The notion that people need to feel safe in order to perform highly isn’t terribly original. However, the revelation that teams commonly underperform because their members are afraid to contribute is concerning.
According to an article in last Sunday’s New York Times Magazine, that insight was the result of a multi-year research project at Google aimed at optimizing the performance of teams. Given the near ubiquity of team-based work in business, it makes good sense to study how to optimize their performance.
On the most high-functioning teams, groups have adopted behaviors and social norms, which foster an environment that is “psychologically safe.” These group norms, or unwritten rules that govern how people behave, encourage people to offer ideas freely and take risks within the safety of the group.
Essentially, in order to strengthen a team’s productivity, managers must encourage members to take risks, to offer original and unconventional ideas, to disagree with a popular idea, and to collaborate easily with each other. For this to occur, people need to work in an environment that encourages them to just be themselves, to contribute often during discussion, and to trust their leader.
One anecdote from the article highlighted a team leader who tended to panic over issues and problems. This caused team members to become more reserved because they felt less safe. On a different team, the leader’s direct communication style put people at ease because they always knew where they stood.
How to increase psychological safety
Google’s researchers uncovered a few prescriptive guidelines for enhancing team productivity by reducing fear:
- Ensure conversational turn-taking. Essentially, the researchers found that participants on high-performing teams all spoke in roughly the same proportion during a meeting. Thus, everyone’s ideas were welcomed and appreciated.
- Encourage risk-taking by ensuring that no one will be embarrassed by speaking up.
- Maintain a culture of social sensitivity. Google’s researchers found that high performing teams had a high “average social sensitivity,” meaning that members were emotionally aware and emotionally respectful to each other.
- Communicate clearly. Ambiguity and uncertainty reduce confidence and trust.
Fear Can Hamper Productivity
Culturally, we’ve grown in our acceptance of fear as a component of adult life. But we’ve neglected to examine how fears and insecurities affect everyday working relationships and hamper productivity. We’ve also failed to examine the power of fear to disable our thinking and undermine our best efforts. This is particularly poignant in the workplace where people’s egos and livelihoods are on the line.
The researchers at Google believe their data provided “a method for talking about our insecurities, fears, and aspirations in more constructive ways,” explained researcher Julia Rozovsky.
Rozovsky also believes that by educating employees to recognize emotions, Google established a shared language for discussing emotions in a contextually relevant manner. This emotional literacy also enabled important conversations between employees to address behaviors that incite fears and insecurities. “Don’t underestimate the power of giving people a common platform and operating language.”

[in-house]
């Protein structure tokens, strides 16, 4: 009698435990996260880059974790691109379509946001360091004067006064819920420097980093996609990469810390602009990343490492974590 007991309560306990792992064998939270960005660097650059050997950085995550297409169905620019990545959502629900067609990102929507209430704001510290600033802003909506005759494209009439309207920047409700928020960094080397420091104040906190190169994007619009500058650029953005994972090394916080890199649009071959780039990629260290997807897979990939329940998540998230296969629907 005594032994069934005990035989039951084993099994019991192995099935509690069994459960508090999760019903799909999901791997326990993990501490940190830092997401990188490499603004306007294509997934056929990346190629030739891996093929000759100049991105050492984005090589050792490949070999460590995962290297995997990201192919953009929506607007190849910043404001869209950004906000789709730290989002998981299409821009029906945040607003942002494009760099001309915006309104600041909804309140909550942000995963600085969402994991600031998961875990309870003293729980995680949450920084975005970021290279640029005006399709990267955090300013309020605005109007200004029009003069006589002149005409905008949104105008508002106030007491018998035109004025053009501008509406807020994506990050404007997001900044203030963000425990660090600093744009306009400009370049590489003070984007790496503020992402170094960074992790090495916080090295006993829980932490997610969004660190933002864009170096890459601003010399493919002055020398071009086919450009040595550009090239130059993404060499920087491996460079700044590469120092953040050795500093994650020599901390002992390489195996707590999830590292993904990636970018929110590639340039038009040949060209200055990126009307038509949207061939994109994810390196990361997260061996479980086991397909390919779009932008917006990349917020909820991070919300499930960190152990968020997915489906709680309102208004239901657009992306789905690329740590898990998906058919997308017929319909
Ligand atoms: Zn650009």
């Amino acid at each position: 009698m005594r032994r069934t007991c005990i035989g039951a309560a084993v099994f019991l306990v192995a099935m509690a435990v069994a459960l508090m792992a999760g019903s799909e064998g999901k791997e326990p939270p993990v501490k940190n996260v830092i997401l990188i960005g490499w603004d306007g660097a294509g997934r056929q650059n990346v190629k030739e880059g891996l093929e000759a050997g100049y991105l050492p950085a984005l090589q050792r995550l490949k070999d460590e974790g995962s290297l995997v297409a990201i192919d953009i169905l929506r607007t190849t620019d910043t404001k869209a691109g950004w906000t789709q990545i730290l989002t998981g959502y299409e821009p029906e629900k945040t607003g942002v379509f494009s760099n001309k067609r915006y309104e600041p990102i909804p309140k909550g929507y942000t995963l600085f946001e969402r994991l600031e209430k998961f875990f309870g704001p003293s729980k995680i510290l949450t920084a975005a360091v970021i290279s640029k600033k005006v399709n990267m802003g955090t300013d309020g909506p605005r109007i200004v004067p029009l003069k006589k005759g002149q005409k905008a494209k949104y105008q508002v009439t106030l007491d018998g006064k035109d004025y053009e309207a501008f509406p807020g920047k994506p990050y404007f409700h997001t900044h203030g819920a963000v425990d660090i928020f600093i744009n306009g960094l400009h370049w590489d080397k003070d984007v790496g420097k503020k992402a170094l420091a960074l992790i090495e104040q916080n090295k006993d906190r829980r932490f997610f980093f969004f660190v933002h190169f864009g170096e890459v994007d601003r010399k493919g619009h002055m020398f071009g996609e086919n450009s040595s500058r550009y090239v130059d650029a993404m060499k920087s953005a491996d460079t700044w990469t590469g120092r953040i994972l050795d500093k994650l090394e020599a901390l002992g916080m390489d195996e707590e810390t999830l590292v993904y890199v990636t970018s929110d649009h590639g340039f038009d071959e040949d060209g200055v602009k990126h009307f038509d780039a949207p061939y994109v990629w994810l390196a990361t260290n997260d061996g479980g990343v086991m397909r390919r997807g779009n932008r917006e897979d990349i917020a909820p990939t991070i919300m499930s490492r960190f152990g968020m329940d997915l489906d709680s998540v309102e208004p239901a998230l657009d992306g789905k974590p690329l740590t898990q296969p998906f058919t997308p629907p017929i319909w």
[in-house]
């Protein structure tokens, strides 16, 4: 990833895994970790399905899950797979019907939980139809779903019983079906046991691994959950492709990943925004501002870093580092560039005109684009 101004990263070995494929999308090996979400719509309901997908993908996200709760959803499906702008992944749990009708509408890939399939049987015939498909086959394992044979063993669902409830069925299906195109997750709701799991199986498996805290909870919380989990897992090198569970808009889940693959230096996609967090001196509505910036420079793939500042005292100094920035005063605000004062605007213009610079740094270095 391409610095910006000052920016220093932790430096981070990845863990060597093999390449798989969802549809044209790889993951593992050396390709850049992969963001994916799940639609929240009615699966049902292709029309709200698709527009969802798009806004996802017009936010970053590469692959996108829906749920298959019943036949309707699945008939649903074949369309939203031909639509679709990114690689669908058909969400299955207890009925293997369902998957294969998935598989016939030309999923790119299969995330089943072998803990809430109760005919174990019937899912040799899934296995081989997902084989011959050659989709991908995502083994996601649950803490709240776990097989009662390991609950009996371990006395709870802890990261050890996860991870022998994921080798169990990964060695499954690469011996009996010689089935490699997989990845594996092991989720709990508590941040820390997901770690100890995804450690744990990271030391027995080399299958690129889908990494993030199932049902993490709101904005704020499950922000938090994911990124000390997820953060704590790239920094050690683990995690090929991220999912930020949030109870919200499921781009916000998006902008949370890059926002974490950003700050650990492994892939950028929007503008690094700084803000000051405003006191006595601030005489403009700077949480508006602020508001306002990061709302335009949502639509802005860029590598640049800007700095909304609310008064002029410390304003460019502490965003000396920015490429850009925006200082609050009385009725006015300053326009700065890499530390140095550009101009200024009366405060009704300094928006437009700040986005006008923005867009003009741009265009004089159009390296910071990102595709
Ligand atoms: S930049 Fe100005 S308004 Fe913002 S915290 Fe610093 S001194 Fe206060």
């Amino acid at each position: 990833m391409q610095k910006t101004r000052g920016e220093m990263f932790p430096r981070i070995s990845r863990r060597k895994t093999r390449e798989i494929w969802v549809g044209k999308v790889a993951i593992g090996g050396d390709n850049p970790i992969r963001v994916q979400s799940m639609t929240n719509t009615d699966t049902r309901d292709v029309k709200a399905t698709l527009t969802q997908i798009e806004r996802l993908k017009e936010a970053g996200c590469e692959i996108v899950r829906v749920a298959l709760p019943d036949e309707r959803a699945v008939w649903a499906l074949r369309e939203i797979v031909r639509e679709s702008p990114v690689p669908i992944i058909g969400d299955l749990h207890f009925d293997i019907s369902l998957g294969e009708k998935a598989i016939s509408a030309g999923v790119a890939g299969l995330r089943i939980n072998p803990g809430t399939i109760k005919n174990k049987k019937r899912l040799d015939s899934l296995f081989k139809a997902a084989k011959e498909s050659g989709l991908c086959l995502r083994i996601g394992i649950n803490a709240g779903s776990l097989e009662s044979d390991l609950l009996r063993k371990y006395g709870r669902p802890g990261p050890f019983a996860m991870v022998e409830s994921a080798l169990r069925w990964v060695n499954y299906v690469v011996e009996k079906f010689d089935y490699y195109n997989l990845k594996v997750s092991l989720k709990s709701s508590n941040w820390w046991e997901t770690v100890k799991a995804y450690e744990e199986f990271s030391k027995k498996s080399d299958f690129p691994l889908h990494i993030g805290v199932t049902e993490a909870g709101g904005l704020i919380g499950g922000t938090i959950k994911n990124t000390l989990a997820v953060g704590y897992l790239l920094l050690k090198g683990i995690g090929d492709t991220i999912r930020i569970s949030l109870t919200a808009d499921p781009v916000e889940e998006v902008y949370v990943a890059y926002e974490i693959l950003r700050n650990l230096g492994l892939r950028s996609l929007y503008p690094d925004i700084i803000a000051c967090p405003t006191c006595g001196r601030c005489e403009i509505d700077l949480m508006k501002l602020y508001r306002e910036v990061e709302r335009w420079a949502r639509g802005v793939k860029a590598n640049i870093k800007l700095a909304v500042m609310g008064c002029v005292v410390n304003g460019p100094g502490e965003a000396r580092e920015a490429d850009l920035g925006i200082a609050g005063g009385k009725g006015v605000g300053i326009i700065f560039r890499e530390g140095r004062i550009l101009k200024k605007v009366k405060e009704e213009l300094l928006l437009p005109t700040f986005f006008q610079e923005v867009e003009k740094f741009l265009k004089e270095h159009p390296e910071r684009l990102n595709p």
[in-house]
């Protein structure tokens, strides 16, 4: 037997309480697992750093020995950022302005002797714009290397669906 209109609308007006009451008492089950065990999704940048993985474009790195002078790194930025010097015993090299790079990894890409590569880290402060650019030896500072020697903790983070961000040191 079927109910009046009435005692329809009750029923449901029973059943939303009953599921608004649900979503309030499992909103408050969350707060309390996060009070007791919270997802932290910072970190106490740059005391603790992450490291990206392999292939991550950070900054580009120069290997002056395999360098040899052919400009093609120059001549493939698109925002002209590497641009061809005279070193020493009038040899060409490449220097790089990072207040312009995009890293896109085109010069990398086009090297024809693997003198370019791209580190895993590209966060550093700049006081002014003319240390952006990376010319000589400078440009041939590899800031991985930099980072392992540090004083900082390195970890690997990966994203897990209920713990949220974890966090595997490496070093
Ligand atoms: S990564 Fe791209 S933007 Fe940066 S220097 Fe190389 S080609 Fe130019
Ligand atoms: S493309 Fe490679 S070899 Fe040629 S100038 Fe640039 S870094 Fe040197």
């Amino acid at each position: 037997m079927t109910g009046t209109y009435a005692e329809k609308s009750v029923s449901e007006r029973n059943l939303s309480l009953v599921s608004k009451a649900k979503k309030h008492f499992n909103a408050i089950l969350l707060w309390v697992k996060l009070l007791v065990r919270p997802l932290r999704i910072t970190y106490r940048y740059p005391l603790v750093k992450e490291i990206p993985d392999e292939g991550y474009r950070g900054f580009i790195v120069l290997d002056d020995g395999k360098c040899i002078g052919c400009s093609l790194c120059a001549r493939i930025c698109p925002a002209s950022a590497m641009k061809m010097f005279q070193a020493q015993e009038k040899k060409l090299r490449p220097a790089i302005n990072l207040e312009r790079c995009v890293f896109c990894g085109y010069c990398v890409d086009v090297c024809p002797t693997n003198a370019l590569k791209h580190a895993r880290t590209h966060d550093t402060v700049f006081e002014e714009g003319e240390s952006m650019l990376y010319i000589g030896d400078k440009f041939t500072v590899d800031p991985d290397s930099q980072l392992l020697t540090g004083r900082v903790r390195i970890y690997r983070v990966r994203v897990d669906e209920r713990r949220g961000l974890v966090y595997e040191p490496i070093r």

One aspect of this research that may be particularly difficult to swallow for the more traditionally minded is the importance of encouraging empathy. Teams that had a higher degree of social sensitivity were not only higher performers on a specific project but on a wide variety of projects. In fact, the project work could vary widely but the team’s performance remained consistently high.
What’s more, the teams seemed to truly enjoy working with one another, a characteristic that is often not shared on overly competitive teams where people vie for dominance. Is empathy the new competitive advantage? In the world of team performance, it just might be.
According to Daniel Goleman, “A prerequisite to empathy is simply paying attention to the person in pain.” Team members might not be in pain but they are vulnerable when they volunteer a new idea. New ideas don’t come with well-worn track records and social familiarity. They offer little to no safety. Therefore, the group must compensate by creating an atmosphere in which people willingly choose to be vulnerable. In fact, expressing vulnerability is a great leadership tactic for inviting others to do the same.
Once again, the powerful beast of culture is discovered as the principal influence on behavior. It’s not what we tell people that shapes their decisions but the behavioral norms that we either create or allow to persist.
Something which is not specifically addressed in the article is the variability of cultural norms that can exist between various teams that reside within the same organization. These micro-cultures are not governed and nurtured in the same manner as a corporate culture. Because these cultural norms can vary widely and affect productivity so significantly, an employee’s experience of moving from one team to another can be very disruptive.
Managers and team leaders should be equipped with clear guidelines for managing the unwritten rules that exist within their teams. These unwritten rules should align carefully with the broader organization’s in order to foster continuity and reduce anxiety for employees.